Wednesday, September 2, 2015

Stationarity Condition of AR Process

To replicate, You can download the data (here). In this blog, I will discuss about the stationarity process of an $AR(p)$ process for ${{y}_{t}}$.

Let’s define an$AR(p)$ process for ${{y}_{t}}$ which is given as:
$yt={{\phi }_{1}}{{y}_{t-1}}+{{\phi }_{2}}{{y}_{t-2}}+\cdots +{{\phi }_{p}}{{y}_{t-p}}+\mu +{{v}_{t}}$

This equation can be expressed as:
${{y}_{t}}-{{\phi }_{1}}{{y}_{t-1}}-{{\phi }_{2}}{{y}_{t-2}}-\cdots -{{\phi }_{p}}{{y}_{t-p}}=\mu +{{v}_{t}}$

Now, let’s use a backshift or lag operator i.e. $(B{{y}_{t}}={{y}_{t-1}},{{B}^{2}}{{y}_{t}}={{y}_{t-2}},\cdots {{B}^{p}}{{y}_{t}}={{y}_{t-p}})$.

Then the above expression can be written as:
${{y}_{t}}-{{\phi }_{1}}B{{y}_{t}}-{{\phi }_{2}}{{B}^{2}}{{y}_{t}}-\cdots -{{\phi }_{p}}{{B}^{p}}{{y}_{t}}=\mu +{{v}_{t}}$

Now, we can take ${{y}_{t}}$ common,
$(1-{{\phi }_{1}}B-{{\phi }_{2}}{{B}^{2}}-\cdots -{{\phi }_{p}}{{B}^{p}}){{y}_{t}}=\mu +{{v}_{t}}$

Now, we can write
${{\phi }_{p}}(B){{y}_{t}}=\mu +{{v}_{t}}$

${{\phi }_{p}}(B)=1-{{\phi }_{1}}B-{{\phi }_{2}}{{B}^{2}}-\cdots -{{\phi }_{p}}{{B}^{p}}$

For the stationarity condition,
The ${yt}$ is stationary when the roots of the characteristic polynomial lie outside the unit circle. The modulus of polynomials roots of ${{\phi }_{p}}(B)$ i.e $|{{z}_{i}}|>1$ or $|{{\phi }_{i}}|>1$.

Let’s discuss the stationary condition of an $AR(p)$ process for ${{y}_{t}}$with a practical example. You can download the data (here). At first let’s load the monthly data of US interest rate from January 1960 till December 1998 and save that to object called “r”.  Now, Let’s develop an $AR(4)$ process for “r” and save it to a new object called “ar_r”.

rm (list = ls(all=TRUE))
data = read.table("C:/.../rate.csv", header=T, quote="\"")
lag_r <- 4
ar_r  <- arima(r,order=c(lag_r,0,0))

This will generate the following output:

Hence, our equation can be given as:
  & {{r}_{t}}=1.417{{r}_{t-1}}-0.587{{r}_{t-2}}+0.125{{r}_{t-3}}+0.024{{y}_{t-4}}+6.161+{{v}_{t}} \\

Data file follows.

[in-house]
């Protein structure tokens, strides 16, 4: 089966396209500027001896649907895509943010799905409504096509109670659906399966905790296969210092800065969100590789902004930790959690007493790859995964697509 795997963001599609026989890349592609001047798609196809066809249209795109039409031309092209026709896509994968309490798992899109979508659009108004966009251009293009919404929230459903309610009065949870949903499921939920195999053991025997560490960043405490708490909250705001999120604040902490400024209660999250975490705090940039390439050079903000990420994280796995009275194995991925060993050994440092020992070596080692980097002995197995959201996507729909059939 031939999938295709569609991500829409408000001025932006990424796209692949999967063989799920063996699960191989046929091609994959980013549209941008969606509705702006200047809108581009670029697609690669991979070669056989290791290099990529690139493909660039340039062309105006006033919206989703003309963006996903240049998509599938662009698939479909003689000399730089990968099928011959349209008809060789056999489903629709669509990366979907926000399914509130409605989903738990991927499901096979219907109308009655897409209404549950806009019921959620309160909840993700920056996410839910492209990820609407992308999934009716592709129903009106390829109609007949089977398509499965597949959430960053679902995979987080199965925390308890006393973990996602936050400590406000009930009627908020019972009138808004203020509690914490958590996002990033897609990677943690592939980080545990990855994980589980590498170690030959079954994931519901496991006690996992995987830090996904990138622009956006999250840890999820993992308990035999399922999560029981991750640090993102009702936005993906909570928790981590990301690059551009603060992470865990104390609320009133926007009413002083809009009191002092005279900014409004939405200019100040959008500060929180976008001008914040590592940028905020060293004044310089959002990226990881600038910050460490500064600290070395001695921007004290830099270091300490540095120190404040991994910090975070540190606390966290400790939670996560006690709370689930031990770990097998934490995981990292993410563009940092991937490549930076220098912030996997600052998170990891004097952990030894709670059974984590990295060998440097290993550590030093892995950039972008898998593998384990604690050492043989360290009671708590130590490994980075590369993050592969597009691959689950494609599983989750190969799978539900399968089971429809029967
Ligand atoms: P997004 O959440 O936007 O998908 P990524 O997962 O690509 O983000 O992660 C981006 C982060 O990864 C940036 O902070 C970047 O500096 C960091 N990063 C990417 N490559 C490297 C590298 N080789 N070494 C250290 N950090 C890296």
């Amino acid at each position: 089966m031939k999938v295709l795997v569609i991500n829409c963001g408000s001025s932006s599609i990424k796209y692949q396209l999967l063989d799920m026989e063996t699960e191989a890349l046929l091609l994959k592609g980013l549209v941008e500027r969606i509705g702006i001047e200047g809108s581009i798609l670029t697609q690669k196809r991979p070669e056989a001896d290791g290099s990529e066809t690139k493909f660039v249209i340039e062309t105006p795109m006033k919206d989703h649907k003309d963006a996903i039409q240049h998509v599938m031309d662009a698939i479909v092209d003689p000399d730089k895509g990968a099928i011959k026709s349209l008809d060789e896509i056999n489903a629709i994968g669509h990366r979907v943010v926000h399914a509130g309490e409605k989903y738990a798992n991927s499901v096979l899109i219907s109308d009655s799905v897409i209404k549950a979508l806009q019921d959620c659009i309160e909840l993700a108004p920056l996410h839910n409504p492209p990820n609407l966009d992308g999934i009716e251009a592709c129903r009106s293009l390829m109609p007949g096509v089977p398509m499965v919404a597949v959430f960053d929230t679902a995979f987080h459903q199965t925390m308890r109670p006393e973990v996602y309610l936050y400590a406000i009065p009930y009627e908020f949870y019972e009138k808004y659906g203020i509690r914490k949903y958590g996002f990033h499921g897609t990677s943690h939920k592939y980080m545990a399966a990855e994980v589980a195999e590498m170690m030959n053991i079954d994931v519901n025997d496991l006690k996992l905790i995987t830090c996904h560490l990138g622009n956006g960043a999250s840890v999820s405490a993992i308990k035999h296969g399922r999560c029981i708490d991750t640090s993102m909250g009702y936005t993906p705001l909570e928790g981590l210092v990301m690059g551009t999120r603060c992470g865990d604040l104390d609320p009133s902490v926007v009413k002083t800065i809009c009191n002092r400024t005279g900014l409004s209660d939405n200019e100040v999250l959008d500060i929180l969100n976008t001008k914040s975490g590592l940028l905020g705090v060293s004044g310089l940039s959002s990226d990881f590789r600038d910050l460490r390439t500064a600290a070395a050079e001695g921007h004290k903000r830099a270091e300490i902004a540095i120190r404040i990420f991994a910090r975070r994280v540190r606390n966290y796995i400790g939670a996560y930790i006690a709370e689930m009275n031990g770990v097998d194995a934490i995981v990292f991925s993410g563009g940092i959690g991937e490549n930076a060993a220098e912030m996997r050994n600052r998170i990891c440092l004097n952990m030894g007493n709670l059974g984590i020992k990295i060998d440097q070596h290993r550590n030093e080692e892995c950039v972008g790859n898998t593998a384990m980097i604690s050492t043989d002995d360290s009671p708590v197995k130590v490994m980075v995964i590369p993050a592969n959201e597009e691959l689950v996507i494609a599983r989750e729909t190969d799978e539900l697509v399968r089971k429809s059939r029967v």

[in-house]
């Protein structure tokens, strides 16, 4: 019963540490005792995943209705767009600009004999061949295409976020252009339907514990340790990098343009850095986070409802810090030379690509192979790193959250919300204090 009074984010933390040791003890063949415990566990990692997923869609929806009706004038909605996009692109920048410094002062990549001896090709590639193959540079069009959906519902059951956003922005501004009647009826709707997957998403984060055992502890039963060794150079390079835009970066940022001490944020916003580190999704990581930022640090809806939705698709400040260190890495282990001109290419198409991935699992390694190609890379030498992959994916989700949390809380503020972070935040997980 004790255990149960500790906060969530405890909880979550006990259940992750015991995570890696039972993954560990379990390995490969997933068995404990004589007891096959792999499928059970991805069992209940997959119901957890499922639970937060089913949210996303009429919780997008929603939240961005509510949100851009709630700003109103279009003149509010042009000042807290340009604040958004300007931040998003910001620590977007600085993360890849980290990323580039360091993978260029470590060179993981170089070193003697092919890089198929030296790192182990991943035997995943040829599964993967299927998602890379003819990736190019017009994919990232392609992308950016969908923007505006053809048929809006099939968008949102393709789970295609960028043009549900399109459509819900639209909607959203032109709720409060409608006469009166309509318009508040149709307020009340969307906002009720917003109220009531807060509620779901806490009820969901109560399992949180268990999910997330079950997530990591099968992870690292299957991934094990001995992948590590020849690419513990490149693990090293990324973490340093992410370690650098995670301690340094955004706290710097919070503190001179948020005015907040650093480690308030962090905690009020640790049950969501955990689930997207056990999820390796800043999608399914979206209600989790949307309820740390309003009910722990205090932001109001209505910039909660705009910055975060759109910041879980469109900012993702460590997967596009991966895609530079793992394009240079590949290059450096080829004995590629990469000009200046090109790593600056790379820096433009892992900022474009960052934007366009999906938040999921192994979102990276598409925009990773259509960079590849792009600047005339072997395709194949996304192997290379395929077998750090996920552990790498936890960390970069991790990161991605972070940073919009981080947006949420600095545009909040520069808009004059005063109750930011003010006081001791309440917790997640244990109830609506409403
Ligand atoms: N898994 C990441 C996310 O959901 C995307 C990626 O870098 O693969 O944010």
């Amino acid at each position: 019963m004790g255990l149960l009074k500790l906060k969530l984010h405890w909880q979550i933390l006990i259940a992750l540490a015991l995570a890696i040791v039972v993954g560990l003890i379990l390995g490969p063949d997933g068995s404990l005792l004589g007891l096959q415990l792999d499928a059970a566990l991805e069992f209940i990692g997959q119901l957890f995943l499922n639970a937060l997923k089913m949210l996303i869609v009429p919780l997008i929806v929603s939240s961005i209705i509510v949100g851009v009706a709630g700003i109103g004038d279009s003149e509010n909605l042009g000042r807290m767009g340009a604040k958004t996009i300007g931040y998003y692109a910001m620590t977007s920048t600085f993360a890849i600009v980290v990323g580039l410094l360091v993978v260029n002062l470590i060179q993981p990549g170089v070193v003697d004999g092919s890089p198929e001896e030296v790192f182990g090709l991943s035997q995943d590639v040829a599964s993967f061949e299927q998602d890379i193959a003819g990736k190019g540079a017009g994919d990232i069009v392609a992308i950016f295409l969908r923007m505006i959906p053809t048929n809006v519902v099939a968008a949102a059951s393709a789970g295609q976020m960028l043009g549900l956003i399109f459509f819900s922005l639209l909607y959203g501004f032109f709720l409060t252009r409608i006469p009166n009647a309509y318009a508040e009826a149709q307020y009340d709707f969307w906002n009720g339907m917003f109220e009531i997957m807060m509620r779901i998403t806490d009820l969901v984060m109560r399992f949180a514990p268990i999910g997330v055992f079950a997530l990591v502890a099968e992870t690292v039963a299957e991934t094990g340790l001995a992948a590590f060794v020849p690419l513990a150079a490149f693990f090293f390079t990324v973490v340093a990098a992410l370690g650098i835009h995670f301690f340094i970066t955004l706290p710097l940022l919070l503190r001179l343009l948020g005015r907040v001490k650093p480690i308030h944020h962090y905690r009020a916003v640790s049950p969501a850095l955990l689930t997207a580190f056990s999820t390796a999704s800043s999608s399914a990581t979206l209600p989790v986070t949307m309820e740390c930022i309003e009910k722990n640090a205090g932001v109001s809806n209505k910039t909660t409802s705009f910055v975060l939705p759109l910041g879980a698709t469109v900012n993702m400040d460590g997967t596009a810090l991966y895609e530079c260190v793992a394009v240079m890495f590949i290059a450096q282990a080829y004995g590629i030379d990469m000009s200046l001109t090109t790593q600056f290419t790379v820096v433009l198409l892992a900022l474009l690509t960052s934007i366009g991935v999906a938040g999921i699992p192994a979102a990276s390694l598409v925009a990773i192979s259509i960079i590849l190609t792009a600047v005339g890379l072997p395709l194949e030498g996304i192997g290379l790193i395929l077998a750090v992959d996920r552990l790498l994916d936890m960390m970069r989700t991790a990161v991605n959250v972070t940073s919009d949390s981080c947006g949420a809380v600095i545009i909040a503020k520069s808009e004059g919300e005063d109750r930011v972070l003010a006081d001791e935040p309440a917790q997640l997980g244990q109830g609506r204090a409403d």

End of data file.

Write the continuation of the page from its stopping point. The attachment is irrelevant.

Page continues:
& or,{{r}_{t}}-1.417{{r}_{t-1}}+0.587{{r}_{t-2}}-0.125{{r}_{t-3}}-0.024{{y}_{t-4}}=6.161+{{v}_{t}} \\

Now, when we use Lag operator,

Now we can solve for values of $z$ in the equation$(1-1.417z+0.587{{z}^{2}}-0.125{{z}^{3}}-0.024{{z}^{4}})$.

To do such in R, let’s extract the coefficients from the object “ar_r” and save that to object called “phi”.

phi <- ar_r$coef

Then concatenate the 1 and the coefficients which their sigh reversed and save that to object called “c”.
c  <- c(1, -phi[1:lag_r])

Finally, we can find the polynomials or the roots using following command. Let’s save such polynominals in object called “rt”
rt <- polyroot( c )

See the following diagram.

Here, two real roots and tow complex roots $(1-1.417z+0.587{{z}^{2}}-0.125{{z}^{3}}-0.024{{z}^{4}})$ are given as

  & {{z}_{1}}=1.028; \\
 & {{z}_{2}}={{z}_{3}}=1.285+1.716i; \\
 & {{z}_{4}}=-8.753 \\

Let’s represent these in modulus term using “complex” command and “modulus=Mod(rt)” and save it in “zz.shift” object. The modulus of complex number ${{z}_{3}}=1.285+1.716i$ is given as: $\sqrt{{{(1.285)}^{2}}+{{(1.716)}^{2}}}=2.141$ .

zz.shift <- complex(modulus = Mod(rt))

The moduli of roots are given as:
  & |{{z}_{1}}|=1.028; \\
 & |{{z}_{2}}|=|{{z}_{3}}|=2.141; \\
 & |{{z}_{4}}|=8.753 \\

The modulus of polynomials roots of ${{\phi }_{p}}(B)$ i.e $|{{z}_{i}}|>1$ or outside of unit root circle, hence this $AR(4)$ process for “r” is stationary. A plot can be developed with following codes.

# Plotting the roots in a unit circle
x <- seq(-1, 1, length = 1000)
y1 <- sqrt(1- x^2)
y2 <- -sqrt(1- x^2)
plot(c(x, x), c(y1, y2), xlab='Real part',
     ylab='Complex part', type='l',
     main='Unit Circle', ylim=c(-2, 2), xlim=c(-2, 2))
       Im(polyroot(c)), pch=19)
legend(-1.5, -1.5, legend="Roots of AR(2)", pch=19)

Pfaff, Bernhard (2008), Analysis of Integrated and Cointegrated Time Series with R, Springer Publishing Company
Martin, Vance, Hurn, Stan, & Harris, David (2013) Econometric Modelling with Time Series : Specification, Estimation and Testing. Themes in Modern Econometrics. Cambridge University Press, New York.